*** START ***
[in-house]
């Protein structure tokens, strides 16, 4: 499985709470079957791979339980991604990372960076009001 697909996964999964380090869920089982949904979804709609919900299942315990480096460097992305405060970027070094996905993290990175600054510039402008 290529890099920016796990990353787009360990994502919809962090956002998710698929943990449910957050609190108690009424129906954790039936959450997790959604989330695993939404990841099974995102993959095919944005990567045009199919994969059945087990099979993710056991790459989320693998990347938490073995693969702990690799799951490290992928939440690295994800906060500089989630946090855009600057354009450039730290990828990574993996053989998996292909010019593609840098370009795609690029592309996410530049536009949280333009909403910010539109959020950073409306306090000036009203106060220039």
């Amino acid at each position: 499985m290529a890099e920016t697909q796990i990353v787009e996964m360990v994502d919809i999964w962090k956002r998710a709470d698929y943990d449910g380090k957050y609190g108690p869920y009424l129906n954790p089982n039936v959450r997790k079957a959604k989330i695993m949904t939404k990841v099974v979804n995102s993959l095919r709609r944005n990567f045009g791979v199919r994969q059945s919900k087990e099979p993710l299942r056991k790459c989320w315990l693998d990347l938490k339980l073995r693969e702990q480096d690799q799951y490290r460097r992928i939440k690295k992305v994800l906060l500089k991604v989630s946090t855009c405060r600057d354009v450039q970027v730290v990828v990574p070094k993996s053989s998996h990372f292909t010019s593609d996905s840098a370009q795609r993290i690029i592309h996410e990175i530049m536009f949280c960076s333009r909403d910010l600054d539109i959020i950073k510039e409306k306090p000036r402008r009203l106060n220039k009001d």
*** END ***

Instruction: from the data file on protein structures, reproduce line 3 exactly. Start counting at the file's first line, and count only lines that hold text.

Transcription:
């Amino acid at each position: 499985m290529a890099e920016t697909q796990i990353v787009e996964m360990v994502d919809i999964w962090k956002r998710a709470d698929y943990d449910g380090k957050y609190g108690p869920y009424l129906n954790p089982n039936v959450r997790k079957a959604k989330i695993m949904t939404k990841v099974v979804n995102s993959l095919r709609r944005n990567f045009g791979v199919r994969q059945s919900k087990e099979p993710l299942r056991k790459c989320w315990l693998d990347l938490k339980l073995r693969e702990q480096d690799q799951y490290r460097r992928i939440k690295k992305v994800l906060l500089k991604v989630s946090t855009c405060r600057d354009v450039q970027v730290v990828v990574p070094k993996s053989s998996h990372f292909t010019s593609d996905s840098a370009q795609r993290i690029i592309h996410e990175i530049m536009f949280c960076s333009r909403d910010l600054d539109i959020i950073k510039e409306k306090p000036r402008r009203l106060n220039k009001d």